Southern hemisphere

Lake Vostok composite image (NASA)
Lake Vostok composite image (NASA)

In the southern hemisphere, the Pole of Cold is currently located in Antarctica, at the Russian (formerly Soviet) Antarctic station Vostok at 78°28′S 106°48′E / 78.467°S 106.800°E / -78.467; 106.800 (Vostok). On July 21, 1983, this station recorded a temperature of −89.2 °C (−128.6 °F). This is the lowest naturally occurring temperature ever recorded on Earth. Vostok station is located at the elevation of 3,488 m (11,444 ft) above sea level, far removed from the moderating influence of oceans (more than 1,000 km [620 mi] from the nearest sea coast), and high latitude that results in almost three months of civil polar night every year (early May to end of July), all combine to produce an environment where temperatures rarely rise above −25 °C (−13 °F) during summer and frequently fall below −70 °C (−94 °F) in winter. By comparison, the South Pole, due to its lower elevation, is, on average, 5 to 10 °C (9 to 18 °F) warmer than Vostok, and the lowest temperature ever recorded at the South Pole is −82.8 °C (−117 °F).

It is generally thought that Vostok is not the coldest place in Antarctica, and there are locations (notably, Dome A) that are modestly colder on average. The now inactive Plateau Station, located on the central Antarctic plateau, recorded an average yearly temperature that was consistently lower than that of Vostok Station during the 37-month period that it was active in the late 1960s, with its average for the coldest month being several degrees lower than the same statistic for Vostok. Plateau Station never recorded a temperature that surpassed the record low set at Vostok. However, temperatures at Plateau Station were only recorded during the 37 months that it was active. Had a lower temperature than the Vostok record occurred there at a later date, it would never have been recorded.

Monitoring stations in Antarctica are few and far between; prior to 1995, Vostok was the only research station on the Antarctic Plateau above the elevation of 3,000 m (with the exception of Plateau Station during the brief period that it was active in the 1960s), with no other stations for several hundred kilometers in any direction. Temperatures below −89.2 °C (−128.6 °F), if they did occur elsewhere, would not have been recorded. The automatic weather station at Dome A was only installed in 2005, and has recorded −82.5 °C (−116.5 °F) as the coldest so far (2010). However a review of satellite measurements taken between 2010–2013 found several places located along a ridge between Dome A and Dome F which recorded even lower temperatures of −92 to −94 °C (−134 to −137 °F), with the lowest reliable temperature being −93.2 °C (−135.8 °F) recorded in 2010, at 81°48′S 59°18′E / 81.8°S 59.3°E / -81.8; 59.3, at an elevation of 3,900 m (12,800 ft). The extreme low temperatures are found in hollows slightly below the peak of the ice ridge, where cold air gets trapped as it flows downhill, and since the same low temperature ranges were detected at several different sites along the ridge across multiple years, it is thought this may be the lowest temperature achievable under local atmospheric conditions.[1][2]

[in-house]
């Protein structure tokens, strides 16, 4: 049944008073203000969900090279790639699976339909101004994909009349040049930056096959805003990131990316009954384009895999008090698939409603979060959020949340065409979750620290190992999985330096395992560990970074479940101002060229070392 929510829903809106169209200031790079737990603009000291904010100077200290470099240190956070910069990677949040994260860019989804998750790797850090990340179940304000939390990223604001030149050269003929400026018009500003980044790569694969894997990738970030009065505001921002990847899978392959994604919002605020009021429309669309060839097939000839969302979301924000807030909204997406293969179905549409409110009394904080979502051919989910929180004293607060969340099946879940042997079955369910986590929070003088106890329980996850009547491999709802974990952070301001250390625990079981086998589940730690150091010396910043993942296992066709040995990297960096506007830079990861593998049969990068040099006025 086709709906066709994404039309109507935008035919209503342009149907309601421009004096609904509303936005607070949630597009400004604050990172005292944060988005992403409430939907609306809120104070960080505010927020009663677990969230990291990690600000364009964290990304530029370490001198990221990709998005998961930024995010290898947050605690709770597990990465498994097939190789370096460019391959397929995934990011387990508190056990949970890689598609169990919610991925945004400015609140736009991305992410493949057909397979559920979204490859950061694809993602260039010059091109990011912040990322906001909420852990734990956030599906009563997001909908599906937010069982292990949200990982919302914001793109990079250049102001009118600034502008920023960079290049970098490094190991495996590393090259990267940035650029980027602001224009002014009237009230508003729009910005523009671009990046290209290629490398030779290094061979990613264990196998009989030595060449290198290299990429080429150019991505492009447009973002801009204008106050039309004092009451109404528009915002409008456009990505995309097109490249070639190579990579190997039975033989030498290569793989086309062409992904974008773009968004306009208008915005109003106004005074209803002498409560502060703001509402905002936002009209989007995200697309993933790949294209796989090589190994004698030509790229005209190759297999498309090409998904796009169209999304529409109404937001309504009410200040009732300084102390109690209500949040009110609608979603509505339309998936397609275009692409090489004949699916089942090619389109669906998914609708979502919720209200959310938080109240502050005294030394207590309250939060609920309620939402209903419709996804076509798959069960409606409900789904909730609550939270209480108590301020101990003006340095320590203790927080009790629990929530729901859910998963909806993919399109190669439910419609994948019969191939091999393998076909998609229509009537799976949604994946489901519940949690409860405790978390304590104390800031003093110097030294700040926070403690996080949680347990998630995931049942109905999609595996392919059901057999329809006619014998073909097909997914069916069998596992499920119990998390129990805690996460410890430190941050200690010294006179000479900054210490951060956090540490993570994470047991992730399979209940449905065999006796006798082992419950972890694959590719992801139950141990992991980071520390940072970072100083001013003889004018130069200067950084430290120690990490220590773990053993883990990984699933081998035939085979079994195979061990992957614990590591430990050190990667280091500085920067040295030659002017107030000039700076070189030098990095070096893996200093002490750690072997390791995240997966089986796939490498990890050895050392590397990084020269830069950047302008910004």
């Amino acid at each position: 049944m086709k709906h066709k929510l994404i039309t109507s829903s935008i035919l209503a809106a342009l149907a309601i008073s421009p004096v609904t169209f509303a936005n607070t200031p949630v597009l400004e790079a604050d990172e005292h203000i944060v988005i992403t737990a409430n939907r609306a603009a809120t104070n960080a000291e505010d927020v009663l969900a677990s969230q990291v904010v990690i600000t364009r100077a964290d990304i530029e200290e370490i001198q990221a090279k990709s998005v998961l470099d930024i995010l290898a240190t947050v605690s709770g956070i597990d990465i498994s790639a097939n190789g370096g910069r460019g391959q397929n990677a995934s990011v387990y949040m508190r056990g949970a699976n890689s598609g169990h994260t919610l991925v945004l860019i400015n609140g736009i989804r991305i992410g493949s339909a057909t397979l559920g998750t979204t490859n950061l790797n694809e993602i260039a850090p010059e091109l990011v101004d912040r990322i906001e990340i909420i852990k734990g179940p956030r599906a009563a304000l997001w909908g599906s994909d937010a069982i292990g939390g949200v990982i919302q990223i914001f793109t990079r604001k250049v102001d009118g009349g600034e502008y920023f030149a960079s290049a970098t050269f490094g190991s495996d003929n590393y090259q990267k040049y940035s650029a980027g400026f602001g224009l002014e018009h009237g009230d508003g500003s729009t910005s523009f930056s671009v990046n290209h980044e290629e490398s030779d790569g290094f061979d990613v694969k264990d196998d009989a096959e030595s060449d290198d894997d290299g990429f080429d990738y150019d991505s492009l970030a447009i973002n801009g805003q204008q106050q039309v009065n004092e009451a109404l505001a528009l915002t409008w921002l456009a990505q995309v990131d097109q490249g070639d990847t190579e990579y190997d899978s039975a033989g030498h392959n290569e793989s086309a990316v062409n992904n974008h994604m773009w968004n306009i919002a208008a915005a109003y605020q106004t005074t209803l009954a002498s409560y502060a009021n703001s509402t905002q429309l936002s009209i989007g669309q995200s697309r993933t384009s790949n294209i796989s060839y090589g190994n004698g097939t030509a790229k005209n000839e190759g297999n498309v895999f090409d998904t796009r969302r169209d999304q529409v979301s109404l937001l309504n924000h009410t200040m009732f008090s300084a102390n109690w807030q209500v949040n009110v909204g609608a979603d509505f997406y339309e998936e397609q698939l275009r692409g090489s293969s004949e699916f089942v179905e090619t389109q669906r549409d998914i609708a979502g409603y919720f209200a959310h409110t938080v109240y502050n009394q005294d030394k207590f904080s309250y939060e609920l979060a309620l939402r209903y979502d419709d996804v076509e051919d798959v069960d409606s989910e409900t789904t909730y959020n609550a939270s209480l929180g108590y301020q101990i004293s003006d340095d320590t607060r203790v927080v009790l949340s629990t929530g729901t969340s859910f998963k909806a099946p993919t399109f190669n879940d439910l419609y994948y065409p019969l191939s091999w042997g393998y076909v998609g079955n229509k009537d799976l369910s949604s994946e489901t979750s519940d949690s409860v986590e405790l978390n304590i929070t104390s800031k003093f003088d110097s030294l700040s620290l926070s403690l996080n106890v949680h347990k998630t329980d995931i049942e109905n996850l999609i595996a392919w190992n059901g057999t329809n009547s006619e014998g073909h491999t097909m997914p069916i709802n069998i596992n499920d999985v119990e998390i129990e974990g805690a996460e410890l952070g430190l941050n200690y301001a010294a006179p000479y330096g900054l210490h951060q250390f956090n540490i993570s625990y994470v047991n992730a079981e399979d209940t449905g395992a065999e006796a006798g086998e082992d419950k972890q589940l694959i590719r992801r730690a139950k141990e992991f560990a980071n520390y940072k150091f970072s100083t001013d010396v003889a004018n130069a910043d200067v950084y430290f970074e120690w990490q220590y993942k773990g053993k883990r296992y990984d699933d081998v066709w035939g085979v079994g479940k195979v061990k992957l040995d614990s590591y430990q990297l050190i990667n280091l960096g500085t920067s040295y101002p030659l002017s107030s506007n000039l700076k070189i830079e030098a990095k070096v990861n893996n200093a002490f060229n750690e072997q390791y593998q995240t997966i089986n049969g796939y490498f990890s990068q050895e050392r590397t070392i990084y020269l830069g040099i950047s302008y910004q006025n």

Northern hemisphere

In the northern hemisphere, there are two places in the Sakha Republic (Yakutia), Siberia, Russia that vie for the honour of being considered the "Pole of Cold" in winter. These are Verkhoyansk (located at 67°33′N 133°23′E / 67.550°N 133.383°E / 67.550; 133.383 (Verkhoyansk)) and Oymyakon (located at 63°15′N 143°9′E / 63.250°N 143.150°E / 63.250; 143.150 (Oymyakon)).

In December 1868 and then in February 1869 Ivan Khudyakov made the discovery of the Northern Pole of Cold by measuring a record temperature of −63.2 °C (−81.8 °F) in Verkhoyansk. Later, on January 15, 1885, a temperature of −67.8 °C (−90.0 °F) was registered there by Sergey Kovalik. This measurement was published in the Annals of the General Physical Observatory in 1892; by mistake it was written as −69.8 °C (−93.6 °F),[3] which was later corrected. One can still find this incorrect value in some literature. The coldest reliably measured temperature in Verkhoyansk was −67.6 °C (−89.7 °F) on February 5 and 7 of 1892.

In 1924, Russian scientist Sergey Obruchev registered the lowest temperature −71.2 °C (−96.2 °F). On February 6, 1933, a temperature of −67.7 °C (−89.9 °F) was recorded at Oymyakon's weather station.[4] This is the coldest reliably measured temperature for the Northern Hemisphere. The weather station is in a valley between Oymyakon and Tomtor. The station is at 750 m (2,460 ft) and the surrounding mountains at 1,100 m (3,600 ft), causing cold air to pool in the valley: recent studies show that winter temperatures in the area increase with elevation by as much as 10 °C (18 °F).[5]

The small rural locality of Delyankir, also in the Sakha Republic, has a lower average temperature throughout all winter months than either Oymyakon or Verkhoyansk, as well as a lower yearly average. Its record low temperature of −65 °C (−85 °F) is slightly higher than the record lows set at Oymyakon and Verkhoyansk, however.

See also


  1. ^ Coldest spot on Earth identified by satellite. BBC News, 9 December 2013
  2. ^ Landsat 8 Helps Unveil the Coldest Place On Earth
  3. ^ N.A. Stepanova. "On the Lowest Temperatures on Earth" (PDF).
  4. ^ "Northern Hemisphere: Lowest Temperature". WMO. Archived from the original on 2012-04-20. Retrieved 2010-06-19.
  5. ^ See Response of glaciers in the Suntar-Khayata Range, eastern Siberia

External links

Map all coordinates using: OpenStreetMap 
Download coordinates as: KML · GPX
This page was last edited on 20 November 2018, at 16:02